Alzheimer's: Dealing with daily challenges
Caring for a loved one with Alzheimer's? Learn how to meet his or her needs with gentleness and tact.By Mayo Clinic Staff
People who have Alzheimer's disease often need help handling routine daily activities, such as bathing, dressing, eating and using the bathroom. If your loved one needs this type of care, balance his or her loss of privacy and independence with gentleness and tact.
Bathing can be a confusing experience for a person who has Alzheimer's. Having a routine can help. Try to:
- Make the bath comfortable. Make sure the bathroom is warm and well-lit. Keep towels handy. Play soft music if it helps promote relaxation.
- Keep it private. If your loved one is self-conscious about being naked, place a towel over his or her shoulders or lap. Use a sponge or washcloth to clean under the towel. Have him or her help as much as possible.
- Help your loved one feel in control. Explain each step of the bathing process as you go.
- Alternate full baths or showers with sponge baths. A full bath or shower two or three times a week is likely enough. In between, wash your loved one's face, hands, feet, underarms and genitals with a washcloth or sponge. It also might be easier to wash the person's hair in the sink rather than in the shower or bath.
- Never leave a confused or frail person alone during bathing. Have your supplies ready beforehand.
The physical and mental impairment of Alzheimer's can make dressing a frustrating experience. Here are some hints to help your loved one maintain his or her appearance:
March 03, 2018
- Provide direction. Lay out pieces of clothing in the order they should be put on — or hand out clothing one piece at a time as you provide simple dressing instructions.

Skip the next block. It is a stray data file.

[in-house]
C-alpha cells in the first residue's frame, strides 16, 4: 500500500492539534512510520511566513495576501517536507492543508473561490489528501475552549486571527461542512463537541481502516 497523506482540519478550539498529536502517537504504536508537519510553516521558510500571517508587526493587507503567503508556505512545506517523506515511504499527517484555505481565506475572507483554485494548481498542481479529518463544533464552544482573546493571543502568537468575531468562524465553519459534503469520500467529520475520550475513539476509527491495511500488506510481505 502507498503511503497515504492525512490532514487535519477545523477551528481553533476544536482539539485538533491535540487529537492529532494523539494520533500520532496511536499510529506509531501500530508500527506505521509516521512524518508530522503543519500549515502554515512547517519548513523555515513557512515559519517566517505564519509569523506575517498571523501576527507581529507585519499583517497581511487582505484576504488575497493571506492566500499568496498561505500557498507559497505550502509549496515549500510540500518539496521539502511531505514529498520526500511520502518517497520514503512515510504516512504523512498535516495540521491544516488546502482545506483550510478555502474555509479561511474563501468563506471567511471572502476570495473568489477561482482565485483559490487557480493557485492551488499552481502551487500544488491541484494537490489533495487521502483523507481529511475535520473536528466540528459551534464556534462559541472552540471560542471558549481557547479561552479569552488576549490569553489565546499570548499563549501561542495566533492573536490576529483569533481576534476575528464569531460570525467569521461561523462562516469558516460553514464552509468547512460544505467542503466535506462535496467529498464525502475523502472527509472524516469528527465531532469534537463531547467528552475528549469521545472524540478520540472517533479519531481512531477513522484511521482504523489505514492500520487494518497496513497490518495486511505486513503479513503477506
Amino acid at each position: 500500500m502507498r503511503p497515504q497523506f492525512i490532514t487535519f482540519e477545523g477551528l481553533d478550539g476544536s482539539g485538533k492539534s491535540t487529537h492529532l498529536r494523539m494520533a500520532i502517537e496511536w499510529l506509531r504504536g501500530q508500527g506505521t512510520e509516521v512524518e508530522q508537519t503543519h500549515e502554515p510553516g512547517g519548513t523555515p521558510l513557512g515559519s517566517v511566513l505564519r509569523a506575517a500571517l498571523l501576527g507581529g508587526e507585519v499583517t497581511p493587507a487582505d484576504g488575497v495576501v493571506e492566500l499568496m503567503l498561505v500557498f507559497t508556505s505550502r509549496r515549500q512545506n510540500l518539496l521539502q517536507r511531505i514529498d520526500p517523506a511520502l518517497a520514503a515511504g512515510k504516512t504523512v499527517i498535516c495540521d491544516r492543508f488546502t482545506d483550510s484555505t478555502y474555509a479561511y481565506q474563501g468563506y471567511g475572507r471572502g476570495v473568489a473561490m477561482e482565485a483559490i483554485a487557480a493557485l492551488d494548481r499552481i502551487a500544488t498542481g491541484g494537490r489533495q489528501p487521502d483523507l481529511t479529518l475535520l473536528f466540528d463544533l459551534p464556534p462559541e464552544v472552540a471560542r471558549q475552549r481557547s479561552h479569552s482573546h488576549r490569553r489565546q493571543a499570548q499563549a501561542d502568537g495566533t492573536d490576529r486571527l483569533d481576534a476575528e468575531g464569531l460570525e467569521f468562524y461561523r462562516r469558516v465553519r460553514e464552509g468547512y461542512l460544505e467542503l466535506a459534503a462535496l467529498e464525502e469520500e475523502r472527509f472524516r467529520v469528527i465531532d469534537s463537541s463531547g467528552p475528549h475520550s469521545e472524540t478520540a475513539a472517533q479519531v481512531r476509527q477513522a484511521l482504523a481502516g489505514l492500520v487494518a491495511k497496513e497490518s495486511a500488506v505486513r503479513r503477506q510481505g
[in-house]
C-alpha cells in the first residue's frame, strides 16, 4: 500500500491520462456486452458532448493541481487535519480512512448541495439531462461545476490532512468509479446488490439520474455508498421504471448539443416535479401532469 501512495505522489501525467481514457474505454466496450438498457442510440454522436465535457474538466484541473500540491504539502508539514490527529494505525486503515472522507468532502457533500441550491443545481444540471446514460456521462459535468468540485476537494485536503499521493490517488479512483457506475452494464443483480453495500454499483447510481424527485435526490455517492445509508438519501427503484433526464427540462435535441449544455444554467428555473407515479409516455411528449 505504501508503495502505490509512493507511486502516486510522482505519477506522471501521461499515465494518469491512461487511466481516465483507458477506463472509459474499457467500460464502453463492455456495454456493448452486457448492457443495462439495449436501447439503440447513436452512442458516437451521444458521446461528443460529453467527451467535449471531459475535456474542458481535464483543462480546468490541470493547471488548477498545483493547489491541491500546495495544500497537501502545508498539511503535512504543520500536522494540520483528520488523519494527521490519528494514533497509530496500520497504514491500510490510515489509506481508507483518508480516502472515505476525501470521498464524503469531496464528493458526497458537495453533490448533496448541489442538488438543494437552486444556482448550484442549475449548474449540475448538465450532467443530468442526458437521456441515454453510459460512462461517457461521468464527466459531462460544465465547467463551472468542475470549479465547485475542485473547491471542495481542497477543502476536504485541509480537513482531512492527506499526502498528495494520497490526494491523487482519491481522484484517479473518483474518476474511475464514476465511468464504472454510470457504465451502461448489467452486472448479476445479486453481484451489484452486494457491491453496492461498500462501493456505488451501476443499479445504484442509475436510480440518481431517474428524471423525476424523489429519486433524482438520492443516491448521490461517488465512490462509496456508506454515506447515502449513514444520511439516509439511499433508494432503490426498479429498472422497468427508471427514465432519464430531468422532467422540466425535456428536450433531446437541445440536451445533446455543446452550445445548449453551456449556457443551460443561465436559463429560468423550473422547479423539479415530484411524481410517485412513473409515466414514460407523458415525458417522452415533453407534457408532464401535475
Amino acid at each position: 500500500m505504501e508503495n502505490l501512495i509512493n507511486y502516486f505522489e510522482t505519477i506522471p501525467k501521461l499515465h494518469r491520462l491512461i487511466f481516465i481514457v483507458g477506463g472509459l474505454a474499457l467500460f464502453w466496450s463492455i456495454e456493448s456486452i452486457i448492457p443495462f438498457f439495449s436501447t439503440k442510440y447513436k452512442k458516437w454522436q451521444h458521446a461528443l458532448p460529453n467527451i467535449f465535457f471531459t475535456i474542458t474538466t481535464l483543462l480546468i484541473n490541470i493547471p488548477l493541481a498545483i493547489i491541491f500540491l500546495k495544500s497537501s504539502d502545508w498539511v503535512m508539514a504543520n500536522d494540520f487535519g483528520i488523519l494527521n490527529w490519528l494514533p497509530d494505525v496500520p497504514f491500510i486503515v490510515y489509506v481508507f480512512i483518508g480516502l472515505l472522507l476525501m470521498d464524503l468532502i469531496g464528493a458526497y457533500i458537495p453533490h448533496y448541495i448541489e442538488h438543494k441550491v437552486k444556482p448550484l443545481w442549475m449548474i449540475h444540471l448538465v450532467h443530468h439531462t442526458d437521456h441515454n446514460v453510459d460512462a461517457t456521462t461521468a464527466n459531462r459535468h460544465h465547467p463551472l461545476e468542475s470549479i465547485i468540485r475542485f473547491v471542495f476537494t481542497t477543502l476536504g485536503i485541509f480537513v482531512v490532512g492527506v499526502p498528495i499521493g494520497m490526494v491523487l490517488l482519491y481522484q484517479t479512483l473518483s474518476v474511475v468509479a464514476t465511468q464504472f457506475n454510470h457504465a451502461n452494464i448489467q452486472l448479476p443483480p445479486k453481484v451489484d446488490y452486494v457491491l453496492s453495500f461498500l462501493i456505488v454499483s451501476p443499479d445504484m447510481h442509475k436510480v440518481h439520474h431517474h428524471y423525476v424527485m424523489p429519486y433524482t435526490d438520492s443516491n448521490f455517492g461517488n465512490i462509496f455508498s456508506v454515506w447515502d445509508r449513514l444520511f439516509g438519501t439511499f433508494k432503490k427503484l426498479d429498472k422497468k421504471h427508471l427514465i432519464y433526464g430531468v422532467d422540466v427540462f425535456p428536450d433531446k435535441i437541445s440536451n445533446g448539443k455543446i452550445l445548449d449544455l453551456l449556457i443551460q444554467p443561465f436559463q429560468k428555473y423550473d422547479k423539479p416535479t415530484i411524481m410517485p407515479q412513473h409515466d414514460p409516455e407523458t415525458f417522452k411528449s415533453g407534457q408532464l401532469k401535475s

- Limit choices. Put away some clothes in another room. Too many choices can complicate decision-making.
- Consider your loved one's tastes and dislikes. Don't argue if your loved one doesn't want to wear a particular garment or chooses the same outfit repeatedly. Instead, consider buying a few pairs of the same outfit.
- Make it easy. You might replace shoelaces, buttons and buckles with fabric fastening tape or large zipper pulls.
See more In-depth
- Bathing, dressing, and grooming: Alzheimer's caregiving tips. National Institute on Aging. https://www.nia.nih.gov/health/bathing-dressing-and-grooming-alzheimers-caregiving-tips. Accessed Jan. 8, 2018.
- Healthy eating and Alzheimer's disease. National Institute on Aging. https://www.nia.nih.gov/health/healthy-eating-and-alzheimers-disease. Accessed Jan. 8, 2018.
- Incontinence. Alzheimer's Association. https://www.alz.org/care/alzheimers-dementia-incontinence.asp. Accessed Jan. 8, 2018.
- Food, eating and Alzheimer's. Alzheimer's Association. https://www.alz.org/care/alzheimers-food-eating.asp. Accessed Jan. 8, 2018.
- Mitchell SL. Palliative care of patients with advanced dementia. https://www.uptodate.com/content/sources. Accessed Jan. 8, 2018.
- Stages/behaviors. Alzheimer's Association. https://www.alz.org/care/alzheimers-dementia-stages-behaviors.asp. Accessed Jan. 8, 2018.